In the installation of the ceiling of this invention, the grid of shapes is installed in the usual manner. The suspdying wire or hanger strap, may be attached to the main T a short distance away from the junction of the i main T rail 12 and cross T 11, because, as has been indicated, the lower margin of each pod, at its two ends, does not overlap the T rail. This provides sufiicient clearance for the installation of the hanger straps or suspending wires in the usual way.
When the grid of shapes has been installed, the ilu orescent lighting brackets 60 are installed by slipping them over the rails 11 and 12 at their junctures, as illustrated in FIGURES 2, 3 and 4. The brackets 60 are kept from rocking laterally by the abutment of the fiat bottom margin` of the skirt 64 on the rails 12, and from rocking in a direction at right angles, both by the engagement of the facing inside surfaces of the skirts 64 with the stem of the T rail 12 and by the engagement of the bottom edges of the two skirts with the upper face of the inverted head of the T rail 12, but also by the lamp fixtures themselves, when they are installed.
The lamp boxes or housings 70 are put in place, resting on the shelves 63, with the depending lamp sockets 72 extending through the rectangular opening in the shelf 63 and U-shaped opening in the Web 62. A mounting screw extends through the opening 69. In this way, the sockets 72 are properly positioned, and they in turn contribute to the stability of the installation. A bail can be looped over the housing 70, with its ends projecting through holes 78 in the shelf. The ends can be bent, to retain the bail.
After the necessary electrical connections have been made to the lamp fixtures, the fluorescent tubes may be installed in the sockets, and the pods put in place.
In order to mount the pods, it is only necessary to turn them slightly askew with respect to a long T rail, and insert the side of the pod closer to the ears 30, until the ears 30 have cleared the T rails 12. The pod is then straightened, raised almost to the position shown in dotted lines in FIGURE 5, when the inner side edge must be raised to clear the stem of the T rail, until the opposite edge margin can clear the head of the parallel T rail. The panel is then shifted back until the two edge margins rest upon the inside faces of the head of the two Ts.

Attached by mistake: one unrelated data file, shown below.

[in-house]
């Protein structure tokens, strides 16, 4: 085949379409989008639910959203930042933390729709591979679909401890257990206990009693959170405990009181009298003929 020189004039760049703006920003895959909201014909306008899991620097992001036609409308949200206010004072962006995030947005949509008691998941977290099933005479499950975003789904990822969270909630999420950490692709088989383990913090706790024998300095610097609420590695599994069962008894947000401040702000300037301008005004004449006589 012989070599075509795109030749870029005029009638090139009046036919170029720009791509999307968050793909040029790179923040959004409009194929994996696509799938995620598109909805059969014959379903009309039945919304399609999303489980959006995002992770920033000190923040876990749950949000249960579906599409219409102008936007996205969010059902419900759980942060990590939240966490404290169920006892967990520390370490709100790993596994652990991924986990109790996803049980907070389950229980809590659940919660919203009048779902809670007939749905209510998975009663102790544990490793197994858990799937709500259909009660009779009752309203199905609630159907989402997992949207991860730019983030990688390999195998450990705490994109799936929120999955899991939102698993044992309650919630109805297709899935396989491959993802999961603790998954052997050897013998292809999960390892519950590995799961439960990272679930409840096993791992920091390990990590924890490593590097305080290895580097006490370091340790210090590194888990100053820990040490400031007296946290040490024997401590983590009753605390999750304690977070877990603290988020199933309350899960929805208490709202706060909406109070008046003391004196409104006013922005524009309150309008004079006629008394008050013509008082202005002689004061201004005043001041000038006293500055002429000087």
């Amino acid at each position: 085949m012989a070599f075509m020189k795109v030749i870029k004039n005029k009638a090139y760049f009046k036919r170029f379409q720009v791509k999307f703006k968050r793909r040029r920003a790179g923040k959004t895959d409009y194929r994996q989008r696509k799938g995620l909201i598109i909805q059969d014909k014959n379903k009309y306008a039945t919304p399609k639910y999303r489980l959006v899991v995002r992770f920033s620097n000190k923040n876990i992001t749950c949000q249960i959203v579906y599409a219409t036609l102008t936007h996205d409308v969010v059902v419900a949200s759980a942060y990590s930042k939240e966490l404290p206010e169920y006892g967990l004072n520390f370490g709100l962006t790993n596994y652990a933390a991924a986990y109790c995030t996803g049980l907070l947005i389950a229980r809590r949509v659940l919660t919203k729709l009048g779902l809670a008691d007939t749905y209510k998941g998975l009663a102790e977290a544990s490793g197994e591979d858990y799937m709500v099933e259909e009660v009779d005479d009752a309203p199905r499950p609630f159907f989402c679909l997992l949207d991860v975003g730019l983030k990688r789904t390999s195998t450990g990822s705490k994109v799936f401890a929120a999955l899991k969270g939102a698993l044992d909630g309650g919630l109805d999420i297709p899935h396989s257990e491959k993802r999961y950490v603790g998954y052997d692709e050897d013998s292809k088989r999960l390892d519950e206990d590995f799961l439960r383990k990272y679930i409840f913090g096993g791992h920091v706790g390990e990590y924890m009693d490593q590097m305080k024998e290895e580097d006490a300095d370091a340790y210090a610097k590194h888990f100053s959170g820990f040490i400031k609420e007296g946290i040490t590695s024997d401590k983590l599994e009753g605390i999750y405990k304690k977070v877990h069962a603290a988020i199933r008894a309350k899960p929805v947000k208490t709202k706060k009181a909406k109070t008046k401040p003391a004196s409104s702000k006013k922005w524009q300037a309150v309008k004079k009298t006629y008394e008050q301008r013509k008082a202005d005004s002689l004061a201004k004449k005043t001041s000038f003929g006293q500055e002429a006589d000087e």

Thereafter, for cleaning, replacement of lamps, and the like, it is only necessary to raise the edge of the panel nearer the ears 30 until it clears the stem of the T rail, shift the edge slightly toward the adjacent pod, and swing the pod down as shown in FIGURE 5.
Since the panel 21 is entirely enclosed, its inner surface cannot become dusty, or covered with foreign material of any sort. Since the top wall of the mantle is entirely retiective internally, the presence of dirt or other foreign material on its outer surface makes no difference to its effectiveness. Accordingly, only the light transmitting areas, the side walls 24, need be cleaned as far as the illuminating efliciency of the ceiling is concerned.
It'can be seen that since the iiuorescent lamps are immediately above the T rail or other shape, and there is no overhang of the pod, a plurality of lamps, spaced vertically, can be employed for increased illumination. Such an arrangement is suggested in dotted lines in FIG- URE 4.
It is quite apparent that numerous variations in the construction of the ceiling of this invention may be made, within the scope of the appended claims. For example, the stepped flange around the open margin of the mantle can be replaced by a simple fiange sealed against the top surface of the panel. The entire pod may be extruded or formed in various other ways. For example, all of the transparent partv (panel and side walls), might be made in one piece, and the reflective top Wall, made in another piece, sealed to it. The pod or parts of it may be made by vacuum forming, extrusion, blow molding, or any other suitable method. The positioning and shape of the ears 30, and their relation to (e.g., integral with or mounted on) the end walls, may be varied. The mounting bracket may take different shapes and forms. It can also be seen that the main Ts and cross Ts may be reversed or the shapes may take other forms besides a simple T. These modifications are merely illustrative.
Having thus described the invention, what is claimed and desired to be secured by Letters Patent is:
1. In a luminous ceiling in which a grid of shapes is suspended from a structural support, the improvement comprising a plurality of bracket means resting upon, spaced along, and supported by said shapes, a lamp fixture mounted on said bracket means with fluorescent tube mounting means in vertical alignment with and immediately above one of said shapes so that an elongated fluorescent tube mounted in said fluorescent tube mounting means is directly above and aligned with said shape, and a reflective mantle having a long side wall positioned with a light transmitting area of said Wall extending along and vertically above said shape and lengthwise along said tube.
2. A pod for a luminous ceiling of the character described comprising a rectangular lighting panel, and a transversely symmetrical mantle with a continuous marginal edge sealed at and around said lighting panel substantially coextensively with the margin of said panel, said mantle having two side walls with a light transmitting area extending along and above parallel long edges of the panel and a reflective area extending between said light transmitting area and longitudinally substantially through the length of the lighting panel, the reflective area of said mantle having in transverse cross section, a butterfly arch configuration, the central trough of which is spaced from said lighting panel and the two wings of which extend from said central trough to said side walls.